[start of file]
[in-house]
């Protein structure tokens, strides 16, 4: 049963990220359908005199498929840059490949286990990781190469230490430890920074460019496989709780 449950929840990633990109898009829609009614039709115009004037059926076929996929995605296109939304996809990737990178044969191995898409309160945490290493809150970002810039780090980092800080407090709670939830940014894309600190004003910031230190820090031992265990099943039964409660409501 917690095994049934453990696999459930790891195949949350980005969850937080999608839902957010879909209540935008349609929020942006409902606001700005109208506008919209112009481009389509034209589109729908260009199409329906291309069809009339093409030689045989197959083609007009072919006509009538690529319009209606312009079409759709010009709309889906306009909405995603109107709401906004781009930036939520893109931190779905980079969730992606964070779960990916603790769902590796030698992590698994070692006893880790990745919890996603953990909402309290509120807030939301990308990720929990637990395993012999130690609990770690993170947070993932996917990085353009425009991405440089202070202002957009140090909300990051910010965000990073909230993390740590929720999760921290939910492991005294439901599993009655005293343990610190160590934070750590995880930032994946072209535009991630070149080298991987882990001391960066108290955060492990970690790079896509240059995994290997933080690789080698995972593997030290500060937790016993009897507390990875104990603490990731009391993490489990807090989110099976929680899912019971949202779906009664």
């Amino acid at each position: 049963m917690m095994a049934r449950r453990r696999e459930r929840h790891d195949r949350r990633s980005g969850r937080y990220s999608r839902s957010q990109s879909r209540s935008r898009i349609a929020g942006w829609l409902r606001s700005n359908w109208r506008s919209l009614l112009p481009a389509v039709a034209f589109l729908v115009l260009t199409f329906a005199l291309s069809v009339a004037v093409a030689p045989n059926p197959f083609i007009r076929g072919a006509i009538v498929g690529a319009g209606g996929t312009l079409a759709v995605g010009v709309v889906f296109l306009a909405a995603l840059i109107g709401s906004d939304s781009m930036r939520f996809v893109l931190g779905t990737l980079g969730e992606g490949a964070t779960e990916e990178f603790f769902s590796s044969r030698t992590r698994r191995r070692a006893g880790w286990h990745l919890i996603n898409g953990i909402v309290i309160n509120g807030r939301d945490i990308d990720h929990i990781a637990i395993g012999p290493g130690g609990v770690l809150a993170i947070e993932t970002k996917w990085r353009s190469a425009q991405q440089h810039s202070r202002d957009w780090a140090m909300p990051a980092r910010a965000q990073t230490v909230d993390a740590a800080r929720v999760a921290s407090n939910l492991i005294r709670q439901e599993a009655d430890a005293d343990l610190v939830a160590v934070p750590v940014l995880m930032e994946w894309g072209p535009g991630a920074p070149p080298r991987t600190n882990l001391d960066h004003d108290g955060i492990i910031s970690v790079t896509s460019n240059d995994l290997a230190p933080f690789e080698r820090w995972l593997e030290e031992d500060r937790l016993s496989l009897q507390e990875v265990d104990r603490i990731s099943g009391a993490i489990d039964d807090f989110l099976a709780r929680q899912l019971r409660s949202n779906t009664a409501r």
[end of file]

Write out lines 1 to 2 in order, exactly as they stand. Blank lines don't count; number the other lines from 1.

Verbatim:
[in-house]
């Protein structure tokens, strides 16, 4: 049963990220359908005199498929840059490949286990990781190469230490430890920074460019496989709780 449950929840990633990109898009829609009614039709115009004037059926076929996929995605296109939304996809990737990178044969191995898409309160945490290493809150970002810039780090980092800080407090709670939830940014894309600190004003910031230190820090031992265990099943039964409660409501 917690095994049934453990696999459930790891195949949350980005969850937080999608839902957010879909209540935008349609929020942006409902606001700005109208506008919209112009481009389509034209589109729908260009199409329906291309069809009339093409030689045989197959083609007009072919006509009538690529319009209606312009079409759709010009709309889906306009909405995603109107709401906004781009930036939520893109931190779905980079969730992606964070779960990916603790769902590796030698992590698994070692006893880790990745919890996603953990909402309290509120807030939301990308990720929990637990395993012999130690609990770690993170947070993932996917990085353009425009991405440089202070202002957009140090909300990051910010965000990073909230993390740590929720999760921290939910492991005294439901599993009655005293343990610190160590934070750590995880930032994946072209535009991630070149080298991987882990001391960066108290955060492990970690790079896509240059995994290997933080690789080698995972593997030290500060937790016993009897507390990875104990603490990731009391993490489990807090989110099976929680899912019971949202779906009664």